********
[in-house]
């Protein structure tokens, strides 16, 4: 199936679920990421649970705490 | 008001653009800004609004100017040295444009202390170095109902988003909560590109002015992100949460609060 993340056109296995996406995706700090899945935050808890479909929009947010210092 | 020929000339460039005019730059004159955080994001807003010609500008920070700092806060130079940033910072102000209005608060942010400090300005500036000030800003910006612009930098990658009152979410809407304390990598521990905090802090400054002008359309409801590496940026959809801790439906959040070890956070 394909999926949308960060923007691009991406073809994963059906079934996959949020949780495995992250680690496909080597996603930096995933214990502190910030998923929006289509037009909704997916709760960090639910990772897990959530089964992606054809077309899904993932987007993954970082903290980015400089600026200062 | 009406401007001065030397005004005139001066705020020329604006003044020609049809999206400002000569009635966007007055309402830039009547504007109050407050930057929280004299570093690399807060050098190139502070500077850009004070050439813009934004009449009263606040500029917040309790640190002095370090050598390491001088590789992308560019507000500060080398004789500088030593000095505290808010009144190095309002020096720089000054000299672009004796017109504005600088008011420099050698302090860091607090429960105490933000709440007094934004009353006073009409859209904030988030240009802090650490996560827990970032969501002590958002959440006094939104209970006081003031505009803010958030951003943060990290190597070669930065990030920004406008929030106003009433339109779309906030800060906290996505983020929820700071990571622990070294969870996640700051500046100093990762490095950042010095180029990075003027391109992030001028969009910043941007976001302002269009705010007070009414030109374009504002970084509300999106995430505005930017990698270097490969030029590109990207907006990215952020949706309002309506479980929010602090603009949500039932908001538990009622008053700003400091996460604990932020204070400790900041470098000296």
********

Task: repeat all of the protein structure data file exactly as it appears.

[in-house]
């Protein structure tokens, strides 16, 4: 199936679920990421649970705490 | 008001653009800004609004100017040295444009202390170095109902988003909560590109002015992100949460609060 993340056109296995996406995706700090899945935050808890479909929009947010210092 | 020929000339460039005019730059004159955080994001807003010609500008920070700092806060130079940033910072102000209005608060942010400090300005500036000030800003910006612009930098990658009152979410809407304390990598521990905090802090400054002008359309409801590496940026959809801790439906959040070890956070 394909999926949308960060923007691009991406073809994963059906079934996959949020949780495995992250680690496909080597996603930096995933214990502190910030998923929006289509037009909704997916709760960090639910990772897990959530089964992606054809077309899904993932987007993954970082903290980015400089600026200062 | 009406401007001065030397005004005139001066705020020329604006003044020609049809999206400002000569009635966007007055309402830039009547504007109050407050930057929280004299570093690399807060050098190139502070500077850009004070050439813009934004009449009263606040500029917040309790640190002095370090050598390491001088590789992308560019507000500060080398004789500088030593000095505290808010009144190095309002020096720089000054000299672009004796017109504005600088008011420099050698302090860091607090429960105490933000709440007094934004009353006073009409859209904030988030240009802090650490996560827990970032969501002590958002959440006094939104209970006081003031505009803010958030951003943060990290190597070669930065990030920004406008929030106003009433339109779309906030800060906290996505983020929820700071990571622990070294969870996640700051500046100093990762490095950042010095180029990075003027391109992030001028969009910043941007976001302002269009705010007070009414030109374009504002970084509300999106995430505005930017990698270097490969030029590109990207907006990215952020949706309002309506479980929010602090603009949500039932908001538990009622008053700003400091996460604990932020204070400790900041470098000296």